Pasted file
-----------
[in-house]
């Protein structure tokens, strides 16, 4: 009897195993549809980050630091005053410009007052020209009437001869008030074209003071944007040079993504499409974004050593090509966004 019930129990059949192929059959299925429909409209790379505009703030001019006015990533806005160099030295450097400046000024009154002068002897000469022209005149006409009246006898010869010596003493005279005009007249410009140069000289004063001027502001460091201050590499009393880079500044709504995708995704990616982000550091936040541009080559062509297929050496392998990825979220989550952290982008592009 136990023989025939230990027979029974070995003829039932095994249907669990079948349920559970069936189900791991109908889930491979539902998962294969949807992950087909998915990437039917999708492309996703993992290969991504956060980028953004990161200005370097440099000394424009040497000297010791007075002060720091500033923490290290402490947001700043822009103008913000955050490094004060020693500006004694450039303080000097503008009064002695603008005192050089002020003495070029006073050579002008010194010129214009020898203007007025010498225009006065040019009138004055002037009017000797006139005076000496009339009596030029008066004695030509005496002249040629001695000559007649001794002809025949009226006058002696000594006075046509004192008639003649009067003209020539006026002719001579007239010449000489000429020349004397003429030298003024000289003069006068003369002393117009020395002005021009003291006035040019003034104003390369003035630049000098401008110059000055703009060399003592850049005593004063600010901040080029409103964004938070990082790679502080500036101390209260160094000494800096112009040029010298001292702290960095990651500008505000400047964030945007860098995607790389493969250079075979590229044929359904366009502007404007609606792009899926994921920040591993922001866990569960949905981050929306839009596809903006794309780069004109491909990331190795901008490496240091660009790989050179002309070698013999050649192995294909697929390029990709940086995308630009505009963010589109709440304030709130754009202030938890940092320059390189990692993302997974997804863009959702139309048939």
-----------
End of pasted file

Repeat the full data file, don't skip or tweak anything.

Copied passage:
[in-house]
């Protein structure tokens, strides 16, 4: 009897195993549809980050630091005053410009007052020209009437001869008030074209003071944007040079993504499409974004050593090509966004 019930129990059949192929059959299925429909409209790379505009703030001019006015990533806005160099030295450097400046000024009154002068002897000469022209005149006409009246006898010869010596003493005279005009007249410009140069000289004063001027502001460091201050590499009393880079500044709504995708995704990616982000550091936040541009080559062509297929050496392998990825979220989550952290982008592009 136990023989025939230990027979029974070995003829039932095994249907669990079948349920559970069936189900791991109908889930491979539902998962294969949807992950087909998915990437039917999708492309996703993992290969991504956060980028953004990161200005370097440099000394424009040497000297010791007075002060720091500033923490290290402490947001700043822009103008913000955050490094004060020693500006004694450039303080000097503008009064002695603008005192050089002020003495070029006073050579002008010194010129214009020898203007007025010498225009006065040019009138004055002037009017000797006139005076000496009339009596030029008066004695030509005496002249040629001695000559007649001794002809025949009226006058002696000594006075046509004192008639003649009067003209020539006026002719001579007239010449000489000429020349004397003429030298003024000289003069006068003369002393117009020395002005021009003291006035040019003034104003390369003035630049000098401008110059000055703009060399003592850049005593004063600010901040080029409103964004938070990082790679502080500036101390209260160094000494800096112009040029010298001292702290960095990651500008505000400047964030945007860098995607790389493969250079075979590229044929359904366009502007404007609606792009899926994921920040591993922001866990569960949905981050929306839009596809903006794309780069004109491909990331190795901008490496240091660009790989050179002309070698013999050649192995294909697929390029990709940086995308630009505009963010589109709440304030709130754009202030938890940092320059390189990692993302997974997804863009959702139309048939």